Plans, not resolutions: Walking, reading, writing ahead

IMG_5972I plan to walk more in January, despite icy sidewalks. I plan to read more and have a stack of poetry and novels and nonfiction to tackle. I plan to write more, too — on a variety of topics, personal and political, local and global. That includes recycling contracts in St. Paul, Glendale public housing in Minneapolis, solar greenhouses and winter gardens across Minnesota, and bad bus stops in my neighborhood.

I will keep writing about Black Lives Matter and the new civil rights movement. Black Lives Matter reminds me of the Black Panthers in the 1960s and 1970s. Its articulate, young, black leadership focuses on issues in local communities, connecting with an analysis of larger issues. Black Lives Matter organizes disciplined, non-violent actions to both gain wider attention for its demands and build the movement.

Immigration is a tough issue, with complex facts and laws. I spend a lot of time trying to figure out how to write about it in a way that will tell the stories well and convince people this is important.

For a little more than a year, I produced a more-or-less regular immigration newsletter, collecting and linking to immigration stories in the news. I’m discontinuing that newsletter, and instead plan to write more about immigration on this blog.

Among January’s immigration stories: The Obama administration’s plan for massive deportations of Central American families this winter. Violence in Central America continues to escalate, driving refugees north despite the dangers of the journey, harsh treatment by Mexican and U.S. border police, and difficulty of petitioning for asylum.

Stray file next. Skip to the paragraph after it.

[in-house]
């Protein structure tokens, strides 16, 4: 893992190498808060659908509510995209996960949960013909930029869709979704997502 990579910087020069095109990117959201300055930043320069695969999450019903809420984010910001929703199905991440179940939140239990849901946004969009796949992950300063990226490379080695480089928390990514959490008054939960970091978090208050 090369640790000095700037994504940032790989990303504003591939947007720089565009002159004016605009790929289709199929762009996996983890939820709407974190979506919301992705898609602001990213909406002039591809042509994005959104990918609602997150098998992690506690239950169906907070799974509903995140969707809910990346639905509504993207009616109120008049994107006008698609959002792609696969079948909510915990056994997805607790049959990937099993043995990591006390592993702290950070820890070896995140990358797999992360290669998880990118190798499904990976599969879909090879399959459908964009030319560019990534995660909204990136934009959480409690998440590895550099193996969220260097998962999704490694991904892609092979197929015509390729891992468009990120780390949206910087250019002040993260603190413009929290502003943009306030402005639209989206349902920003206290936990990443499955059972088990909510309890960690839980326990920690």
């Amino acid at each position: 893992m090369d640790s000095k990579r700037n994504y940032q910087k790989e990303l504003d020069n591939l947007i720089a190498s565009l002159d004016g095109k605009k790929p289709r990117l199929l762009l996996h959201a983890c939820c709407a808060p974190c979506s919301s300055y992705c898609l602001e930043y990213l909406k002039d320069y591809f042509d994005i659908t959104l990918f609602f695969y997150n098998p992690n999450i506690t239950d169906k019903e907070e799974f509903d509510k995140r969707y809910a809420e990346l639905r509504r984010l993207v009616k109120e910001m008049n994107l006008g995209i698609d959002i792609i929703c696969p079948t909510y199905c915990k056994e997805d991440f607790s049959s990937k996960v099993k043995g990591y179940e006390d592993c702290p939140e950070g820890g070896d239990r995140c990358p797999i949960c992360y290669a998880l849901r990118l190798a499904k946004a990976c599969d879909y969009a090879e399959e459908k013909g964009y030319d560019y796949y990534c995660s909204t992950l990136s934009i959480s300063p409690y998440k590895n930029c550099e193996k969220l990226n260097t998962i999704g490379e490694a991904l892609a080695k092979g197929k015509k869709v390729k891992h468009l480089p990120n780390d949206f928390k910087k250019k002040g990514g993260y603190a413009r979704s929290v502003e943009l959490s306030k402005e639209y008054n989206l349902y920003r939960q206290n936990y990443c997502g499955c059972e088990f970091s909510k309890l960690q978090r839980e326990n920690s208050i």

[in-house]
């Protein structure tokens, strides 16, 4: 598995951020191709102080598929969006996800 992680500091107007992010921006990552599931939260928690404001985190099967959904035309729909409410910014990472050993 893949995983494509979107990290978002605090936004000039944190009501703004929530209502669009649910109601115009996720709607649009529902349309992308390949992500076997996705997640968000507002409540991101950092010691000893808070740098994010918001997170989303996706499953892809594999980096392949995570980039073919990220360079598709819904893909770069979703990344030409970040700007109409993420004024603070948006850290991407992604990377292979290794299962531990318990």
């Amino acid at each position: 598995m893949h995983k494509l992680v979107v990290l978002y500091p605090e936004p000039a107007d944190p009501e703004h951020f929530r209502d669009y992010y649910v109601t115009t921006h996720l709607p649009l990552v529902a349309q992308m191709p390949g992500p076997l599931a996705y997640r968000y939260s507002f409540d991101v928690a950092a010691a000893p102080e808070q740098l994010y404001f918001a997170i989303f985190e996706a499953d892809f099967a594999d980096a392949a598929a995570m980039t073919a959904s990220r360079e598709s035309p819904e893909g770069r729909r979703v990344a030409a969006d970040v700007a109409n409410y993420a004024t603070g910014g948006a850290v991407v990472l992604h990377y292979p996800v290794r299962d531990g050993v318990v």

Sometimes I write because I feel strongly about an issue, even though I fear I have little to add to what others have already said. Sometimes I write because I think that people need to know more about an issue. Often, I spend many hours on research and writing, but find that few people share my fascination with a particular topic. The time and effort I spend on writing seems to have no relationship to the number of people who want to read what I have written. Usually, I have no idea whether dozens or thousands of people will read a post.

Last year’s five most popular posts, just in case you missed them:

 

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